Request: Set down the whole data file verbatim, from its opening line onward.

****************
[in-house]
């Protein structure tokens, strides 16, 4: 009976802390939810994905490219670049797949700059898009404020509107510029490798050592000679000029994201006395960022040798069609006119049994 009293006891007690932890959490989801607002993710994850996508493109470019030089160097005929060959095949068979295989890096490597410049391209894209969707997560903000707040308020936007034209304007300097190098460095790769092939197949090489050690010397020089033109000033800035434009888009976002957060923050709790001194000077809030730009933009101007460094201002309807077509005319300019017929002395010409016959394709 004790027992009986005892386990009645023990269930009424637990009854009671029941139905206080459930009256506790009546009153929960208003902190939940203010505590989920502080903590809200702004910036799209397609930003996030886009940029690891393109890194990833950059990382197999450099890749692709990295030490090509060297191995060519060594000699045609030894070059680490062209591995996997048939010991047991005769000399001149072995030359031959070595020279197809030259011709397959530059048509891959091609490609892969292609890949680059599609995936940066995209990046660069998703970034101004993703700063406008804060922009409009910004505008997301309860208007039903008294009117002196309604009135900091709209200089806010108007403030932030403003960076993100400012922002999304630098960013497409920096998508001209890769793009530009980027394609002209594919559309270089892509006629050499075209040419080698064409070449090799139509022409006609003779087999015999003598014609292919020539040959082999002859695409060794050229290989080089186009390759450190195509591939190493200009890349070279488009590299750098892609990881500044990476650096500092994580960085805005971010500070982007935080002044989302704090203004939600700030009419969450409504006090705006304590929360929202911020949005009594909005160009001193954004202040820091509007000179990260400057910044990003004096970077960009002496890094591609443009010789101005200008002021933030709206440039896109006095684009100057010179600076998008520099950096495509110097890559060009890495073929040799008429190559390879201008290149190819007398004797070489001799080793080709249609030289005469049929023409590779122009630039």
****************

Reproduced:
[in-house]
């Protein structure tokens, strides 16, 4: 009976802390939810994905490219670049797949700059898009404020509107510029490798050592000679000029994201006395960022040798069609006119049994 009293006891007690932890959490989801607002993710994850996508493109470019030089160097005929060959095949068979295989890096490597410049391209894209969707997560903000707040308020936007034209304007300097190098460095790769092939197949090489050690010397020089033109000033800035434009888009976002957060923050709790001194000077809030730009933009101007460094201002309807077509005319300019017929002395010409016959394709 004790027992009986005892386990009645023990269930009424637990009854009671029941139905206080459930009256506790009546009153929960208003902190939940203010505590989920502080903590809200702004910036799209397609930003996030886009940029690891393109890194990833950059990382197999450099890749692709990295030490090509060297191995060519060594000699045609030894070059680490062209591995996997048939010991047991005769000399001149072995030359031959070595020279197809030259011709397959530059048509891959091609490609892969292609890949680059599609995936940066995209990046660069998703970034101004993703700063406008804060922009409009910004505008997301309860208007039903008294009117002196309604009135900091709209200089806010108007403030932030403003960076993100400012922002999304630098960013497409920096998508001209890769793009530009980027394609002209594919559309270089892509006629050499075209040419080698064409070449090799139509022409006609003779087999015999003598014609292919020539040959082999002859695409060794050229290989080089186009390759450190195509591939190493200009890349070279488009590299750098892609990881500044990476650096500092994580960085805005971010500070982007935080002044989302704090203004939600700030009419969450409504006090705006304590929360929202911020949005009594909005160009001193954004202040820091509007000179990260400057910044990003004096970077960009002496890094591609443009010789101005200008002021933030709206440039896109006095684009100057010179600076998008520099950096495509110097890559060009890495073929040799008429190559390879201008290149190819007398004797070489001799080793080709249609030289005469049929023409590779122009630039």